• ETH 2’s high capital requirements and low rewards for staking were criticized for not being competitive in an era of double-digit DeFi yield
  • Institutional investors looking for a bond-like product have been intrigued by ETH2 staking

When the Ethereum Foundation launched its staking campaign for Ethereum 2 (ETH 2) last fall, there were some serious questions about whether it would meet its goals to kick the project off and activate the first phase, or need to delay and re-group.

It wasn’t until the last week of the campaign that the necessary ether was staked, meaning it was locked up by the Foundation for a specified period of time, for the project to take off. And what pushed things over the edge?

For the most part, it was large institutional holders of ether. That list includes exchanges, custodians, funds, whales and some companies like Consensys that have a stake in Ethereum’s future.

For the next generation of Ethereum, staking is important as the network is going through a fundamental infrastructure change from Proof of Work to Proof of Stake. Proof of Work is determined by how much computing power users have at their disposal. Major mining farms with large computing power are the loudest voices on the network and are essential in validating transactions.

On the other hand, with Proof of Stake, authority is measured on how many tokens you are holding. Thus, in order to bootstrap this network, a sizeable amount of tokens need to be held by a large group of people for some time.

These large holders of ETH, like any kind of investor, have a spectrum of risk tolerance. Some would be satisfied to hold ETH and give their clients exposure to the crypto market while earning interest. On the other hand, others with an appetite for investments higher on the risk curve want to invest in enhancing the network that powers their investments in Decentralized Finance (DeFi).

Given the staking rewards for ETH 2, an equivalent interest payout of five to 12 percent, many retail investors decided to take a pass and “smart” institutional money moved in instead.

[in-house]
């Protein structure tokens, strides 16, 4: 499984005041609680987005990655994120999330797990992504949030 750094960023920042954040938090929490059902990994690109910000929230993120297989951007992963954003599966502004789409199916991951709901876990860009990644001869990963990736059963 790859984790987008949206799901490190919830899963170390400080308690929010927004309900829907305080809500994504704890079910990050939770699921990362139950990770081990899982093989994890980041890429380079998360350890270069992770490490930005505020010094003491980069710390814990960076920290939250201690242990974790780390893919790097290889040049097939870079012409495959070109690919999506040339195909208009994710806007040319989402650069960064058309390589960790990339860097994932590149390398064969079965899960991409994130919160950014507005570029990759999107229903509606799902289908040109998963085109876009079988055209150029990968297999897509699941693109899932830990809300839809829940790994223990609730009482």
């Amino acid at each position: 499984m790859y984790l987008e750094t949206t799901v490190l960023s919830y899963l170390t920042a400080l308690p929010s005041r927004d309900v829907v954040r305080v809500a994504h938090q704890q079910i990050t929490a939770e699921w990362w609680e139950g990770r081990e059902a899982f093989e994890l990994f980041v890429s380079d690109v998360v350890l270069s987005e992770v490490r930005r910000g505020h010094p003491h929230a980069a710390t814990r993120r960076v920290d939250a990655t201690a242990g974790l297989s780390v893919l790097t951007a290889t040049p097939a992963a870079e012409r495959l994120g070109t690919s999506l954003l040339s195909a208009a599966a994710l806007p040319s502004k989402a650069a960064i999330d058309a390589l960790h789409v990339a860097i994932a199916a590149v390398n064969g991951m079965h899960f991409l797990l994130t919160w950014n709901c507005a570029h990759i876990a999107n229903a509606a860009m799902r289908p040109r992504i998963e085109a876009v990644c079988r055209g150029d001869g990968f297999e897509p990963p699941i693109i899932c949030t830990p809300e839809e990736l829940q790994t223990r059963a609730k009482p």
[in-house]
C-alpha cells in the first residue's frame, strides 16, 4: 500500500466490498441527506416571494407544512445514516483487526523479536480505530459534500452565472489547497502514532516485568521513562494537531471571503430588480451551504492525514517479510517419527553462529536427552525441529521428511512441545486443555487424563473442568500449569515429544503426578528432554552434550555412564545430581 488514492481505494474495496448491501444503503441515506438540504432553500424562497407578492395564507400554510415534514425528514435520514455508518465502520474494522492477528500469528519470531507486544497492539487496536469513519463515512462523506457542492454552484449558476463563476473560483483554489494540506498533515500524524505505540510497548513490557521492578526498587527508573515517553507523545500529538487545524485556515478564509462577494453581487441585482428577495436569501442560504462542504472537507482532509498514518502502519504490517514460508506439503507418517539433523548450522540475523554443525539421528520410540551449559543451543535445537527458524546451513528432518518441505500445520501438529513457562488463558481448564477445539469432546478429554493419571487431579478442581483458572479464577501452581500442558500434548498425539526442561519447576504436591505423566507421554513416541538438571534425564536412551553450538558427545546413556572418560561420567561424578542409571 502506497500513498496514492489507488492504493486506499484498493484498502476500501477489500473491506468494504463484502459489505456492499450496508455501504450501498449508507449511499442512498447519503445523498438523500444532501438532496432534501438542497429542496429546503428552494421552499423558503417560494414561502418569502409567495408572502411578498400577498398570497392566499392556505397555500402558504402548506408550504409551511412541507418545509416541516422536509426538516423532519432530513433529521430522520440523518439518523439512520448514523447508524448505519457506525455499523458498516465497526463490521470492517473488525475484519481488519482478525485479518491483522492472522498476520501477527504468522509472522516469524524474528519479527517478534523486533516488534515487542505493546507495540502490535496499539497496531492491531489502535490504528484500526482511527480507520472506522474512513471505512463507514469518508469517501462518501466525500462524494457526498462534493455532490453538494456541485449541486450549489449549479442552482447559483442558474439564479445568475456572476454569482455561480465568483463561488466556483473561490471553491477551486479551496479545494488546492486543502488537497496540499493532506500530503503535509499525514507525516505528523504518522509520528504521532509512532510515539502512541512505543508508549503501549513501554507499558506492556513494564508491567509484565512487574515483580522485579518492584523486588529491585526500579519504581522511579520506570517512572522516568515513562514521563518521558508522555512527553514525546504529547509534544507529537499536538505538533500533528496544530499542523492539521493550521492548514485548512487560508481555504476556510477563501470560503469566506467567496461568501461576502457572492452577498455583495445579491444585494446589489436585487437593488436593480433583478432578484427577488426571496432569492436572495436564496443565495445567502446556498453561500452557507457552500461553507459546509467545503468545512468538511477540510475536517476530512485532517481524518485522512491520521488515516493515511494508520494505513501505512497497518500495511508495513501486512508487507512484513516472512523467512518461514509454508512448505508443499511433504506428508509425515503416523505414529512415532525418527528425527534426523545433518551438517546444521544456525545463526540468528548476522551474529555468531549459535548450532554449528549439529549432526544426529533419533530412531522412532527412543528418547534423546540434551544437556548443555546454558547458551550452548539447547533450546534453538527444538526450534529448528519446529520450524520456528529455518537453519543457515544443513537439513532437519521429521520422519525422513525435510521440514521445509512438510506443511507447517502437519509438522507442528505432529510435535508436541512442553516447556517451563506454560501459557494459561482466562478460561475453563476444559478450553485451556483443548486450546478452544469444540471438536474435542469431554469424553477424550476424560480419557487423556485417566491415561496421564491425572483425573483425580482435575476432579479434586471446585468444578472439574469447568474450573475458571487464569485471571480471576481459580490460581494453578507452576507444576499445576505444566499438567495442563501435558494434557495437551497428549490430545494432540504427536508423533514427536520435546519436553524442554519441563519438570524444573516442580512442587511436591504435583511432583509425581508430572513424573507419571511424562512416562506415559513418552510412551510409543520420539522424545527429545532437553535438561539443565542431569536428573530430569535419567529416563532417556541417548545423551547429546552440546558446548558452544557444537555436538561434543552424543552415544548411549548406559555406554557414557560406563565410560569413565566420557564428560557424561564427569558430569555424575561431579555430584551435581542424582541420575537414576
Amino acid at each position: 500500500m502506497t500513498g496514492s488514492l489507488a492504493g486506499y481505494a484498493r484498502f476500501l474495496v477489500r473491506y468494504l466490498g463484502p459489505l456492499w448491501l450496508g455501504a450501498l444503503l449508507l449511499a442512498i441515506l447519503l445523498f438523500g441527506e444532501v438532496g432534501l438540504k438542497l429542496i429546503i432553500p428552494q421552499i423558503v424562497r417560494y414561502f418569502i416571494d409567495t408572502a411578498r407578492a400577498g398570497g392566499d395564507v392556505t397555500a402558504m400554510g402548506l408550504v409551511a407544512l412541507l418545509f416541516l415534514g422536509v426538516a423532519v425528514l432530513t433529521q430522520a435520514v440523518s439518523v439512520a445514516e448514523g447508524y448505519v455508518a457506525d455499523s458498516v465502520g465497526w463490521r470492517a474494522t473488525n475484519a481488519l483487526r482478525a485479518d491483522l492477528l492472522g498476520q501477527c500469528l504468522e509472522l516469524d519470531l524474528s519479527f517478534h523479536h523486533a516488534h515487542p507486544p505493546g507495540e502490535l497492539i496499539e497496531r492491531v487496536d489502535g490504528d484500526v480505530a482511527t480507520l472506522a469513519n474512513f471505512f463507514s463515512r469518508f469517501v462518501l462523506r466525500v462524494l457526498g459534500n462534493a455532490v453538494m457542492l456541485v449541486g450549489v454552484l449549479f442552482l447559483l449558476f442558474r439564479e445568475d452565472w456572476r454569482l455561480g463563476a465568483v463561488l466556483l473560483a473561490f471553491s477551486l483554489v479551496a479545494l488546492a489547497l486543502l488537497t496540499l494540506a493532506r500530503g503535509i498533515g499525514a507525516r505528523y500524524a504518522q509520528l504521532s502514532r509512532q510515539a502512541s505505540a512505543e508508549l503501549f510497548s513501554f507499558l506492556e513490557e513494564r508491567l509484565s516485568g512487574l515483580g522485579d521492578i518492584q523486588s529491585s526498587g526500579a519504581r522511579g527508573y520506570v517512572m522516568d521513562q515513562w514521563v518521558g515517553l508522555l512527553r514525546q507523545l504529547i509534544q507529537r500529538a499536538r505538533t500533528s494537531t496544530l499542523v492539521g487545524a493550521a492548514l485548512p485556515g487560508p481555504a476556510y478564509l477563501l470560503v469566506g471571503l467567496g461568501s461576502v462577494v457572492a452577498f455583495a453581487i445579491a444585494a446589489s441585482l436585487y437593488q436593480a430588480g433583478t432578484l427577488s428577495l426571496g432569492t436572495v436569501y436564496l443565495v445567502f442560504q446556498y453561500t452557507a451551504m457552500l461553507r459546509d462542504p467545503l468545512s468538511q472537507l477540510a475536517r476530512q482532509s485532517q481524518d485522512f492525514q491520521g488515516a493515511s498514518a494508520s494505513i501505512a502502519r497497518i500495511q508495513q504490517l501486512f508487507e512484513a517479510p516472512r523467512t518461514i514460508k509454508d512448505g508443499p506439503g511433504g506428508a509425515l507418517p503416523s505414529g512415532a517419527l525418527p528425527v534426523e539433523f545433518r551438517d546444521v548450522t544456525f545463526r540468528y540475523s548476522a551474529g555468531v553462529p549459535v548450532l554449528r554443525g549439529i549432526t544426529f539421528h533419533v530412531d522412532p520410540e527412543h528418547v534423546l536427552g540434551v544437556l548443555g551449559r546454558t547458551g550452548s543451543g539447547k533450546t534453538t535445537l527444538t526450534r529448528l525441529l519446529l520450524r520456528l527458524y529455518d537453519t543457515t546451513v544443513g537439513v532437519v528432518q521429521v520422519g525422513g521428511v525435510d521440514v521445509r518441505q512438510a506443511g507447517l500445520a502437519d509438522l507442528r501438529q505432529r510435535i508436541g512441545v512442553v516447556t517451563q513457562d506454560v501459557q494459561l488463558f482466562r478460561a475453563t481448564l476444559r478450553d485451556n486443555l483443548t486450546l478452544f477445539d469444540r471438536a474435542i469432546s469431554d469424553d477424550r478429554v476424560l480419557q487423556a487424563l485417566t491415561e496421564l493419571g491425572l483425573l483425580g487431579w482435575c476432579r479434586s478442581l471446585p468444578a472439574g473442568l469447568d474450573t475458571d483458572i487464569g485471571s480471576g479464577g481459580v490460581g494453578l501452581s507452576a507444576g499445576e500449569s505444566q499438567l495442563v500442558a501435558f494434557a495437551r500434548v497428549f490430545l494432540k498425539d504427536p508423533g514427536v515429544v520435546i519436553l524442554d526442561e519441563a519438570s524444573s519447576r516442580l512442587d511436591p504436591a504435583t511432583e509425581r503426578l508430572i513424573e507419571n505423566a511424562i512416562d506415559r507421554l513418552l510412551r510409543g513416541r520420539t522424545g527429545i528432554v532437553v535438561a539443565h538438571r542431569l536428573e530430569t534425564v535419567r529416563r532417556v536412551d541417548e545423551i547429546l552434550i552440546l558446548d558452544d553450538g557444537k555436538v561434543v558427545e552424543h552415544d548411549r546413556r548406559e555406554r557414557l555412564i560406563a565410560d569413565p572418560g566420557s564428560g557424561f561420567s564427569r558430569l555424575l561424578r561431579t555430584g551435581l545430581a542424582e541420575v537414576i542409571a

ConsenSys, a venture studio that supports projects on the Ethereum blockchain, had confirmed that investor interest wasn’t really retail during the early days of the campaign but it’s not exactly a secret. Many industry insiders were saying the same thing.

While retail investors might not have been overly interested, institutional investors were. Institutional investors could look at these “internet bonds” as part of a wider portfolio to bundle together and offer clients seeking exposure to the broader digital asset sector. Although not confirmed, it could be a part of VanEck’s future digital assets ETF.

“There’s a real appetite for investors to get the combination of digital asset upside plus the staking yields. Most ETH 2 stakers so far have been pretty hard-core ETH supporters, but we’re starting to see that turn,” said Tim Ogilvie, founder and CEO of Staked, a DeFi company offering staking custody services and loans against staked assets. “It runs the gamut, but almost every institutional partner we interface with is figuring out a staking strategy. Some are just dipping their toes in, while others have made more significant commitments.”

Staked said that its in the process of launching a fund that allows investors exposure to the yield from ETH 2 staking, without the technical complexity of running the staking operation.